The genius of the Constitution, and it is admittedly a politically frustrating fact, is that it is specifically designed to keep any one group from completely running the show. History shows very clearly that even FDR and LBJ had problems with members of their own party in the Congress, each man given only a brief window in time to get his way. Knowing this to be the case, the idea that control of the White House or the Senate or the House should be pitched overboard at a critical moment because the winner will not be a Reagan-clone or a 100% collection of Reagan clones seems to me a willful acceptance of the other side’s agenda. Something I am not prepared to do. This is particularly so when the issue at hand is appointments to the Supreme Court and the federal bench. Willfully electing someone (Hillary) who is sworn to cement this case into law forever because we just don’t like her opponent’s stance on something else — while the same opposition candidate is openly committing to appoint constitutionalists in the mold of Scalia and Thomas etc. — seems to me to be, as I feel was amply demonstrated in 1986, a less than full commitment to overturning Roe.

If that is “pragmatism,” it is in the service of conservative principle. This, as I recall, is something that even Mr. Viguerie agreed to in early 1980, supporting Illinois Congressman Phil Crane over then former Governor Reagan because Reagan was perceived by some as too old.

Thanks again to Mr. Viguerie for the debate. And while I haven’t had a chance yet to read it, he doubtless makes his case in detail in his new book Conservatives Betrayed. I’ll be picking it up.
Jeffrey Lord
Harrisburg, Pennsylvania

Re: Mark Tooley’s Abandonment Chic:

This guy Seiple is truly an incompetent theologian. Quoting a scripture, or at the very best mangling one, he repeats, “…love my neighbor, including those that don’t look like me, vote like me or share my faith.”

Now I’ve reread my Bible and didn’t see any passage mentioning looking or voting anywhere, and I’m including footnotes, addendums, forward and epilogue. It does say that I am to love my neighbor as myself. However, that begs the question, “what if I hate myself?” Am I to hate my neighbor, too? So I checked into the original Hebrew Testament and, lo and behold! I found the exact passage about loving my neighbor and the very same question posed about self-hatred, too! And all the Jewish commentaries had exactly the same answer. Love means respect. Even those that hate themselves want respect, even if that respect is unrequited. As these commentaries and explanation predate Jesus by some thousand years, and Jesus being well aware of these explanations, I trust this to be the correct explanation.

Respect includes a component of morality. No one truly respects an immoral position or act, whether performed by the public at large or by oneself in private. Morality is a fixed virtue for all time and all people, even those who do not follow Judeo-Christian precepts. That is the essence of the Bible: an inviolate moral code for all time established in the face of pagan religious immorality and licentiousness. Therein lies the immorality of today’s multiculturalism and political correctness. Not all cultures and religions are equal or moral. Morality is for all peoples to accept, Moses, Jesus, Mohammed, Buddha, Manitou aside. It isn’t easy and certainly many refuse its mantle. Life without standards means anything and everything is ultimately judged to be OK. Right is right and wrong is right, too. But, for some self-proclaimed Evangelical minister to invoke a moral equivalency stance is both immoral and contrary to basic Judeo-Christian theology. Loving thy neighbor without a moral component will lead to loving thy neighbor, his wife and kids. Literally.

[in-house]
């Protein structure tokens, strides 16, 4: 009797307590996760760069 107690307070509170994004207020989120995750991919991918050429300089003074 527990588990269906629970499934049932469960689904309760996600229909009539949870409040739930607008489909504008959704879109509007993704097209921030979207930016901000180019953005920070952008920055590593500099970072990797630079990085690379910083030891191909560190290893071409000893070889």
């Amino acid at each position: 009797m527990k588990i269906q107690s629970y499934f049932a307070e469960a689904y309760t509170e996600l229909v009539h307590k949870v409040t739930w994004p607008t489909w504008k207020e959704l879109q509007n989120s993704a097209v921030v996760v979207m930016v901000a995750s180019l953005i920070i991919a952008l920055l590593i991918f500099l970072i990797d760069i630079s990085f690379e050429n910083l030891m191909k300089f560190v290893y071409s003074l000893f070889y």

To deny God’s promised inheritance of the entire Holy Land to the children of Abraham, Isaac and Jacob negates biblical and Christian teachings. It is immoral. One could even claim such a stance to be utterly pagan and anti-God. It is certainly not Evangelical.
Wolf Terner
Fair Lawn, New Jersey

“Seiple described Muslims he meets as hostile to America because they assume all Americans are evangelical and therefore ‘political, strident, unforgiving.’ One Muslim friend told him: ‘You Americans have the Bible in one hand and the sword in the other.'”

ROTFLOL. Pot, meet the kettle.
Andrew Macfadyen, M.D.
Omaha, Nebraska

Was curious if Rachel Corrie’s family isn’t on Chris Seiple’s Christmas card list. What a pathetic bunch.

Re: Wlady Pleszczynski’s Washington’s Prince:

Mr. Novak can truly be named the Gold Standard for Washington journalism. To have access to that many power brokers is beyond comprehension. One can only imagine the sources he had throughout the years who were not mentioned in the book.

As for Ms. Plame, the short synopsis of that sorry episode is she was “outed” in 1998 by Mr. Ames. That is why she had not been “undercover” for the five year period prior to Mr. Armitage opening his mouth. Mr. Fitzgerald certainly did our nation no favors.
Owen H. Carneal, Jr.
Yorktown, Virginia

Re: R. Emmett Tyrrell’s The Merry Sage of Broadcasting Excellence:


Just yesterday I heard someone say
George Clooney’s Earth’s sexiest man.
But try as I may, I don’t see it that way.
His achievements simply don’t scan.

What makes a man appeal to women?
Just good looks don’t tell it all.
Accomplishment and grit we can’t resist.
These men in our eyes stand tall.

A Navy Seal, quintessentially American,
The days of his young life numbered,
Lt. Michael Murphy knew who he was,
A patriot by hate unencumbered.

A firefighter saving a threatened life,
A surgeon performing a wonder,
Andrea Bocelli’s voice rocking the floor,
Rend some inflated egos asunder.

Peyton Manning’s grin. His Super Bowl win.
The grace of a Tiger Wood’s swing.
These are the guys who compete for that prize,
The winners that make our hearts sing.

In the music of minds there is no one croonier
Than that maestro of words, William F. Buckley, Jr.